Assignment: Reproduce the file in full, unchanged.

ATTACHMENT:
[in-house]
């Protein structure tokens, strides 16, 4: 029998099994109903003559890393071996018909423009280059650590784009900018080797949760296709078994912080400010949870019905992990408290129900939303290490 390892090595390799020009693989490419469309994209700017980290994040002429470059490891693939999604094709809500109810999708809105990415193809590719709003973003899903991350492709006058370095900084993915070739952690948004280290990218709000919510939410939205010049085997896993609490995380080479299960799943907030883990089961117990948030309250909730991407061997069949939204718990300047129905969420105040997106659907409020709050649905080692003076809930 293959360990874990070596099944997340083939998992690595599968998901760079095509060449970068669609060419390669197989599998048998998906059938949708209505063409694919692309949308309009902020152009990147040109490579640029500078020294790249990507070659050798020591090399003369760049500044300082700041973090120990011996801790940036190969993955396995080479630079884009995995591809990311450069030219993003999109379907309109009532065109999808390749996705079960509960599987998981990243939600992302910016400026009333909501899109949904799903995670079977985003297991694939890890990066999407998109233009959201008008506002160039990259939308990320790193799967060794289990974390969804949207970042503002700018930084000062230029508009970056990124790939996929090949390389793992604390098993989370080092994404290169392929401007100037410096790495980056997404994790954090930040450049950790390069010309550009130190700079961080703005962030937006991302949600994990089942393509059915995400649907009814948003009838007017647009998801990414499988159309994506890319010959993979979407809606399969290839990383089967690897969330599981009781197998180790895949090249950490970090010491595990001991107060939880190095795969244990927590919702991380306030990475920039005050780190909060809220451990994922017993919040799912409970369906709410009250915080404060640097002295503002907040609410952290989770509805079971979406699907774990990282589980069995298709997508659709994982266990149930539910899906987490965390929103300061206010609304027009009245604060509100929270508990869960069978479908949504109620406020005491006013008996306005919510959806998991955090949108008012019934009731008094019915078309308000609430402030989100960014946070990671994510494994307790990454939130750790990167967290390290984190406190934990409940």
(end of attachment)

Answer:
[in-house]
């Protein structure tokens, strides 16, 4: 029998099994109903003559890393071996018909423009280059650590784009900018080797949760296709078994912080400010949870019905992990408290129900939303290490 390892090595390799020009693989490419469309994209700017980290994040002429470059490891693939999604094709809500109810999708809105990415193809590719709003973003899903991350492709006058370095900084993915070739952690948004280290990218709000919510939410939205010049085997896993609490995380080479299960799943907030883990089961117990948030309250909730991407061997069949939204718990300047129905969420105040997106659907409020709050649905080692003076809930 293959360990874990070596099944997340083939998992690595599968998901760079095509060449970068669609060419390669197989599998048998998906059938949708209505063409694919692309949308309009902020152009990147040109490579640029500078020294790249990507070659050798020591090399003369760049500044300082700041973090120990011996801790940036190969993955396995080479630079884009995995591809990311450069030219993003999109379907309109009532065109999808390749996705079960509960599987998981990243939600992302910016400026009333909501899109949904799903995670079977985003297991694939890890990066999407998109233009959201008008506002160039990259939308990320790193799967060794289990974390969804949207970042503002700018930084000062230029508009970056990124790939996929090949390389793992604390098993989370080092994404290169392929401007100037410096790495980056997404994790954090930040450049950790390069010309550009130190700079961080703005962030937006991302949600994990089942393509059915995400649907009814948003009838007017647009998801990414499988159309994506890319010959993979979407809606399969290839990383089967690897969330599981009781197998180790895949090249950490970090010491595990001991107060939880190095795969244990927590919702991380306030990475920039005050780190909060809220451990994922017993919040799912409970369906709410009250915080404060640097002295503002907040609410952290989770509805079971979406699907774990990282589980069995298709997508659709994982266990149930539910899906987490965390929103300061206010609304027009009245604060509100929270508990869960069978479908949504109620406020005491006013008996306005919510959806998991955090949108008012019934009731008094019915078309308000609430402030989100960014946070990671994510494994307790990454939130750790990167967290390290984190406190934990409940």